Amazon, the online retail giant, tried to set up shop in Long Island City. The company came onto the scene in 2018 promising to build its second headquarters in Queens and create more than 25,000 high-paying jobs in the process, but by Feb. 14 Amazon had pulled out of the deal after months of community antagonism and protest.
What did Amazon do wrong? After all, Gov. Andrew Cuomo (D) and New York City Mayor Bill de Blasio (D) were both completely behind the idea.
What happened was Amazon, like Marcus Licinius Crassus of Rome marching into the Parthian Empire in ancient Iran, wanted to stamp its logo in the dirt without thinking of the logistics, or whether the people wanted them there.
We, as journalists, know the routine developers need to take to successfully settle into our areas. The prospective business must work with the local municipality, whether it’s a village or town, and establish site plans and conduct environmental reviews. If their idea is sound, the area representative works with the developer, relaying questions and concerns from their constituents to the developer.
More important is reaching out and connecting with the local residents. After all, they are the ones who will likely patronize the business. They are the ones who will see it affect their local ambiance or property values. They are the ones forced to live next to it day after day.
It might be the height of foolhardy narcissism from all involved, from the government to Amazon themselves, to think there wouldn’t be any blowback from residents. The announcement of HQ2 was kept secret until leaping onto the scene, and residents were stuck either saying “yes” or “no” to Amazon.
We often see how the community reacts to new developments, and while sometimes there is a little not-in-my-backyard ideology to go around, many residents are keen to know how a development will affect them. The developer needs to listen to their concerns and make changes to their designs, otherwise the plans could blow up in their face.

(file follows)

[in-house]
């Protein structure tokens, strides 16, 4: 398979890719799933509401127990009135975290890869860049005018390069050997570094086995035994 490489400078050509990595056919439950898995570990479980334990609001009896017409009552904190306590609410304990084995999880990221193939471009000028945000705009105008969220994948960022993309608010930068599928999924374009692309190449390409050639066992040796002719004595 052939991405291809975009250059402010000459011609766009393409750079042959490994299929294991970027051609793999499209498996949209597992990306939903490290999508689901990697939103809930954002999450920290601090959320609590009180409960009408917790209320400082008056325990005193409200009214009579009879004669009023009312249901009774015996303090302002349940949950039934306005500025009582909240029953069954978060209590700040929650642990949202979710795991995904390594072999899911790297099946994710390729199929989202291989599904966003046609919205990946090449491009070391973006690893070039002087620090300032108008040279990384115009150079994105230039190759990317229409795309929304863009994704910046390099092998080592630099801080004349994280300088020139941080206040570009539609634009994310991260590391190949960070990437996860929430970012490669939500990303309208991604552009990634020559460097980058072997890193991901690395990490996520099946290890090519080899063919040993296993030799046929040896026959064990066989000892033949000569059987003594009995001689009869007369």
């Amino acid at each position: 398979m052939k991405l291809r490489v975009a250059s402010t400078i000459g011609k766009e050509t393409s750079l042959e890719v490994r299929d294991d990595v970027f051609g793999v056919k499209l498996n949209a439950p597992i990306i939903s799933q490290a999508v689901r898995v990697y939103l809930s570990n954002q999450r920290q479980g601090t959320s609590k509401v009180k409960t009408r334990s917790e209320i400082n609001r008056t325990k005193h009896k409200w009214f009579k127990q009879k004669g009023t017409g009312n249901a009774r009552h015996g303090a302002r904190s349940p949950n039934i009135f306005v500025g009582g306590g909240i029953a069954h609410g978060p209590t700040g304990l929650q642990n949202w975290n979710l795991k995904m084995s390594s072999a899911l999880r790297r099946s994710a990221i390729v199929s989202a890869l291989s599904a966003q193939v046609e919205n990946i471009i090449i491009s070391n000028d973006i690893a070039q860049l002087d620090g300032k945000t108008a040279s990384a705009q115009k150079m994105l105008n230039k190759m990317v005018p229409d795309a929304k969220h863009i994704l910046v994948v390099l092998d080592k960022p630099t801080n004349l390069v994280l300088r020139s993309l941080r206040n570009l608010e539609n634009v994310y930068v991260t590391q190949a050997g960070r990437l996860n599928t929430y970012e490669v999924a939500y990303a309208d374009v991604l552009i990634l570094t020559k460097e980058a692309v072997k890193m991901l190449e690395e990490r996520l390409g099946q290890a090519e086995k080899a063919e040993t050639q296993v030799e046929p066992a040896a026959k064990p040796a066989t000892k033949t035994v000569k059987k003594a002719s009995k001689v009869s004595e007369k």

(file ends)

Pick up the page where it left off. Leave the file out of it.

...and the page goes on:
The Town of Brookhaven, especially Supervisor Ed Romaine (R), has recently shown its desire to see Amazon keep its promise to New York. It has offered the retail giant to set up in the town near the South Shore, all the while keeping the massive tax breaks promised by the governor using the town’s own Industrial Development Agency. While we appreciate the idea of bringing so many high-paying jobs into the area, which may boost the local tourism industry, we also caution the same sort of secrecy and backroom dealing which led Amazon to abandon its Queens plans in the first place.
It’s also a lesson to local governments and prospective developers. Not all residents will agree with every new structure and every new business, but developers absolutely need to listen to their concerns. Amazon is not the only company to be pushed back by protest. The Villadom project in the Town of Huntington that would have created a new Elwood mall, was lambasted by community members who felt they were being sidestepped and ignored.
The community has a stronger voice than some might expect, and like Crassus eventually learned as he was roundly defeated and humiliated by the Parthians, one can’t simply stake claim on property unilaterally without a spear pointed at one’s neck.